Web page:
It's the biggest thing I've done since my comeback. I always wanted to wrestle in Madison Square Garden one more time. I used to tell Vince McMahon long before I ever worked with him again, before I came back to the company and buried the hatchet, but I always told him ... He wanted me to do WrestleMania in Toronto for example and I think they wanted me to do something else at one of the other WrestleManias after that, it might have been the one in LA and he called me up to be a part of it and I said nah. I'm really just waiting for you to have something at the Garden. If you ever have anything in New York. I always felt that my strongest U.S., American fan base was in New York and that's where they kind of loved me the most and I almost felt that I owed it to them to come back one time. When they brought it up to me a few months ago that they were going to do something with me in New York, I thought that's going to be a magical moment for me that I'll never forget. And it was great. I loved every bit of it. Even now, I still sort of pinch myself and ask myself if it really happened, did I wrestle in New York. I thought I had pretty good match there too. I thought the whole thing was a very special night for me.
You were a part of WCW when Vince Russo, Hulk Hogan and Eric Bischoff were there. Could you have imagined a time when those three guys would be the people leading another promotion like they are right now with TNA?
Well, I'll be honest. After being in WCW and being around them, you start to realize that these guys -- Bischoff in particular -- never understood or knew anything about wrestling. They just struck me as guys that didn't understand wrestling. To see them working with another company now, to me, I think you'll eventually see that they don't know anything. They didn't know anything then and they don't know anything now. They're not going to make a difference anywhere they go.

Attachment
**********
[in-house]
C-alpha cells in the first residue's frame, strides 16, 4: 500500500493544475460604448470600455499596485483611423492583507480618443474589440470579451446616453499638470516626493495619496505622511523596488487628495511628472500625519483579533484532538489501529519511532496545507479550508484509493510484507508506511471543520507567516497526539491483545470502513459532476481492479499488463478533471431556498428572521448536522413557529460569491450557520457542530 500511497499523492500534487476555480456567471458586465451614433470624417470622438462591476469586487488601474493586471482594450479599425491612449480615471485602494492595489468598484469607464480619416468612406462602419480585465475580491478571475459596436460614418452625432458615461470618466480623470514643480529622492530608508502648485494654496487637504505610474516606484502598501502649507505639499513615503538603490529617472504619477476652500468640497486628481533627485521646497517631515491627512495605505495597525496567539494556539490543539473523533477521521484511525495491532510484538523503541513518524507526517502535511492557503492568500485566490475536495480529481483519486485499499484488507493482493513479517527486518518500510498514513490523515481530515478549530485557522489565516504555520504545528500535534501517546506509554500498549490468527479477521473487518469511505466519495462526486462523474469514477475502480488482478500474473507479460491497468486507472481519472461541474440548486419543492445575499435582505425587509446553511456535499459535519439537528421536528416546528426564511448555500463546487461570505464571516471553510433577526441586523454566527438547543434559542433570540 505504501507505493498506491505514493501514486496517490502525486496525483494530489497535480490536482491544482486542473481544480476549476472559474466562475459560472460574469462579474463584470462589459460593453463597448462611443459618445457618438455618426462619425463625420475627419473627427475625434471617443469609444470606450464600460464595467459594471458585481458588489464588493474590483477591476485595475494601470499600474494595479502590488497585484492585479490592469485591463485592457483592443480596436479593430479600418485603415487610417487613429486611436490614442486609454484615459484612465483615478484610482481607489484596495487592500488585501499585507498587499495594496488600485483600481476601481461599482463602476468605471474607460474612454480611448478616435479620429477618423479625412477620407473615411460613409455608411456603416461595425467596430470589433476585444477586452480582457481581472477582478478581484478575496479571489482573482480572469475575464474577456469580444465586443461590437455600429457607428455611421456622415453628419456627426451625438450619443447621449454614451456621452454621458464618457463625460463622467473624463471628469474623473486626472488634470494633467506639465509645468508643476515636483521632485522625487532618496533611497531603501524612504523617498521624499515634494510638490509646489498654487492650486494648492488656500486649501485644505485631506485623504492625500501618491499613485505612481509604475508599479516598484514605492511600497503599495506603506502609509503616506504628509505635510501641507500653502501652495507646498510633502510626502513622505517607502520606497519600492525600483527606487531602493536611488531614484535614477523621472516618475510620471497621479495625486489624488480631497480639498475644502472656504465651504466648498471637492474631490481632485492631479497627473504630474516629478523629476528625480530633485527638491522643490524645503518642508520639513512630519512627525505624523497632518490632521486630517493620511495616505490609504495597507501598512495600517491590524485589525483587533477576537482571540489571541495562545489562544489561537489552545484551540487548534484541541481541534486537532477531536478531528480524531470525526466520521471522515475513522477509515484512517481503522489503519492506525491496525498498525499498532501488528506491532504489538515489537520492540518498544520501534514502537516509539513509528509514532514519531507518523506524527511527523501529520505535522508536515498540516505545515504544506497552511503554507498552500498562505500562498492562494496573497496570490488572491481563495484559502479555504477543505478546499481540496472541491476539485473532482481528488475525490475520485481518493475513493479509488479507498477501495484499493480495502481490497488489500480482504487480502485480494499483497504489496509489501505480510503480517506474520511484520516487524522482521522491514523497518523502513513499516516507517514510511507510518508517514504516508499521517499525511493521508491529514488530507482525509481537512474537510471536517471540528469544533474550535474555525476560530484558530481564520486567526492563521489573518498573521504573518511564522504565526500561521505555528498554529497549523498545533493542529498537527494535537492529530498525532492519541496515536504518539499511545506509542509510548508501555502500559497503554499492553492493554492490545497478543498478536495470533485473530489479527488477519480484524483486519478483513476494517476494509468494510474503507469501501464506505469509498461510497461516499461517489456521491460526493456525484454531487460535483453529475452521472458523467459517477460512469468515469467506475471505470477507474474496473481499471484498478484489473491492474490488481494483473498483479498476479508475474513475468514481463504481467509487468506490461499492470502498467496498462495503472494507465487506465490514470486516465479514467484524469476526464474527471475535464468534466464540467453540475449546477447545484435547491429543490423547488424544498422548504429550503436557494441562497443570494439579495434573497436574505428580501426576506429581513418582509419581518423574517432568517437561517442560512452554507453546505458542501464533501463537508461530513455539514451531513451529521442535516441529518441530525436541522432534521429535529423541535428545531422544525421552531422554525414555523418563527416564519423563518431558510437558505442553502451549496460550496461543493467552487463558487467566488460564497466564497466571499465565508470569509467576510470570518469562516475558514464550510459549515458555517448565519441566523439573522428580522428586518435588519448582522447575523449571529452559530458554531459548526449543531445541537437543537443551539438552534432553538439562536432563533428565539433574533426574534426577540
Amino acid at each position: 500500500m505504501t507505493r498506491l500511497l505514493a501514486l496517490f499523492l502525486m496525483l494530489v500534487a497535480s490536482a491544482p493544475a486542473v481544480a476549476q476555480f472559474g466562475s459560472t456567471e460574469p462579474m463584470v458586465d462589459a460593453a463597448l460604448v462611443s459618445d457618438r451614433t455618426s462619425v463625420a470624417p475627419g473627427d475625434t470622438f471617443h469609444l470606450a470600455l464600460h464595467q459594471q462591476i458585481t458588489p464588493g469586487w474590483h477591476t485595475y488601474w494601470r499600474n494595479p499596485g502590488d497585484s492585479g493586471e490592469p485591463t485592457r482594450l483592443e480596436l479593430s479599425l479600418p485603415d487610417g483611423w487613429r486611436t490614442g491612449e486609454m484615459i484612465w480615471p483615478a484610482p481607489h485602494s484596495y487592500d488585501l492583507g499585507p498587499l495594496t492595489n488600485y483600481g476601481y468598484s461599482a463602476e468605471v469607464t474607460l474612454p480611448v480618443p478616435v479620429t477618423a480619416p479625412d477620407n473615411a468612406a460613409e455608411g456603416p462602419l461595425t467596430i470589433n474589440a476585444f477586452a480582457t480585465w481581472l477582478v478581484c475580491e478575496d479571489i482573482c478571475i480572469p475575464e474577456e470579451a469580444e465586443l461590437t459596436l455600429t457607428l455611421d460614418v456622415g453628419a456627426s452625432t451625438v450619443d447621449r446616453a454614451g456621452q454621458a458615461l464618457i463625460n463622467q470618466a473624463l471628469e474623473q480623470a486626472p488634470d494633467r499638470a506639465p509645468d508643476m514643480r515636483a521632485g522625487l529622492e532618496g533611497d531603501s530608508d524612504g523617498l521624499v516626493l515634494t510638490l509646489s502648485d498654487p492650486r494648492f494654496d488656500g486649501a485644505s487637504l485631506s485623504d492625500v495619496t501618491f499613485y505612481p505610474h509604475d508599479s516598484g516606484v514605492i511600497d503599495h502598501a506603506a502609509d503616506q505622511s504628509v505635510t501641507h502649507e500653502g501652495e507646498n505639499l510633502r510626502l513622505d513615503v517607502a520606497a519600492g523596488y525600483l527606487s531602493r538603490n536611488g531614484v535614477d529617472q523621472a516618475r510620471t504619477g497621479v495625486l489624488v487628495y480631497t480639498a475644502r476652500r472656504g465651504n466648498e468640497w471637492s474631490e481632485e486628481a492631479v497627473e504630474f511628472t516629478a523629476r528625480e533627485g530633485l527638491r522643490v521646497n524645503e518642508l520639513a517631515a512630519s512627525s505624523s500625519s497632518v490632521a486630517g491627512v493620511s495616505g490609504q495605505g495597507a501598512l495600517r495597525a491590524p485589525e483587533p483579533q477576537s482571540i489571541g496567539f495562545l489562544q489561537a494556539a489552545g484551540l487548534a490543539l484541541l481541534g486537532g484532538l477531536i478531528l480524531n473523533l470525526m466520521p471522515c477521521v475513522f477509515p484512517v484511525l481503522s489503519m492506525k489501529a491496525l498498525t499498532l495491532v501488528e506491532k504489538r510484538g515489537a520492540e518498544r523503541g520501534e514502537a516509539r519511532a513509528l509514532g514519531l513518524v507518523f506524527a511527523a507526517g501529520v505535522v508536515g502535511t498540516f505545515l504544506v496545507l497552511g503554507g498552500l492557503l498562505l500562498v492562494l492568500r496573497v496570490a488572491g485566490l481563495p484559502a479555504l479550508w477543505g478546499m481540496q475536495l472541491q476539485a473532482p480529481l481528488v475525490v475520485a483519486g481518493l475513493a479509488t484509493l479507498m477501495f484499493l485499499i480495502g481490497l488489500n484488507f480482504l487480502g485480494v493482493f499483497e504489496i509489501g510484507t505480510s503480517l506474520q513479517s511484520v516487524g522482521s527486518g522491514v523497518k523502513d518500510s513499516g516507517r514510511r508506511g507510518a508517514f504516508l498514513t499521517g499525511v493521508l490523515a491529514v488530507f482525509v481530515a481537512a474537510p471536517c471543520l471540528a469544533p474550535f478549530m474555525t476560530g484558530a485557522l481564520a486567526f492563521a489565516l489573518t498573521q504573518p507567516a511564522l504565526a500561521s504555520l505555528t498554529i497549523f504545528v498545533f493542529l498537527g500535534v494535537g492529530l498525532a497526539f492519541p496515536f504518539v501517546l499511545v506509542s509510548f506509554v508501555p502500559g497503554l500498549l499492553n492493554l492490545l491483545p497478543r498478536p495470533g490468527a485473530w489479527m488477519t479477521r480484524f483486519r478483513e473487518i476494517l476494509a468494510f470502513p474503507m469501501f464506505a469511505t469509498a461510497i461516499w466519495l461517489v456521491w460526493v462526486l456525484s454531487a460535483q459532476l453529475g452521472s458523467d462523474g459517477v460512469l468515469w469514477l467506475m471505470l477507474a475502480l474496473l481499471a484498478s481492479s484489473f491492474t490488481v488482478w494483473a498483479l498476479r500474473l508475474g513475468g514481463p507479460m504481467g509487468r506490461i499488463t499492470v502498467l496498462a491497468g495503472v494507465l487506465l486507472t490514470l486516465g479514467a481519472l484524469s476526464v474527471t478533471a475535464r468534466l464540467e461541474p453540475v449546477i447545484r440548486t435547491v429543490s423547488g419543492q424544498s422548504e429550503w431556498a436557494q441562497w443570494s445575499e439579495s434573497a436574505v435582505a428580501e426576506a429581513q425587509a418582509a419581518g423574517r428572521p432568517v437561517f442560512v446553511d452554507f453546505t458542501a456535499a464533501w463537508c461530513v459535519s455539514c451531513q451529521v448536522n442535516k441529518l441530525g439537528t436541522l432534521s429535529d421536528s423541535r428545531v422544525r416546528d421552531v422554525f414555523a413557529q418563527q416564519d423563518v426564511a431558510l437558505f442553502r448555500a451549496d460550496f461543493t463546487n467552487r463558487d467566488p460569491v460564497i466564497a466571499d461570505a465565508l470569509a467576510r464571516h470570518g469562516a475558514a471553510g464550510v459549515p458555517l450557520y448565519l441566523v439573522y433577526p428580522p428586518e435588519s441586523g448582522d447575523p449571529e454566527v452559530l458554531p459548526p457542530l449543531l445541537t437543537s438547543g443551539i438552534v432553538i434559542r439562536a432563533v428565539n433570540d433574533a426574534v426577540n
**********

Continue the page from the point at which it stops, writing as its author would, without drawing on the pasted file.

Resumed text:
That being said, do you worry about the long-term of that company being able to make it? People always say that WWE is king but for the health of wrestling overall we'd like to see another company do well, too.
Yeah, competition is always good. I have a lot of respect for the young wrestlers there like AJ Styles and Kurt Angle and Samoa Joe, Abyss, different guys. I know they've got a lot of talent there and guys that I consider good friends of mine including RVD (Rob Van Dam). I wish them all the best and I hope the younger stars get a chance to show what they've got rather than coming back to the old dinosaurs like Hulk Hogan or Eric Bischoff with the same old certain babble that he's been doing for 10 years when he'll babble about nothing. He somehow positions himself to be a star on the show and I think there's real stars that need to get that light and not him.
When it comes to the video game, how good are you at playing video games? Do you play?
I try but I'm pretty lousy. (laughs) Ever since I had my stroke, my general weakness on my left side makes my left side a little slower to react. So when I play video games, unless you're really, really lousy, you're going to beat me. I think my pug could beat me. But it's good therapy for me even to play badly and I play as much as I can.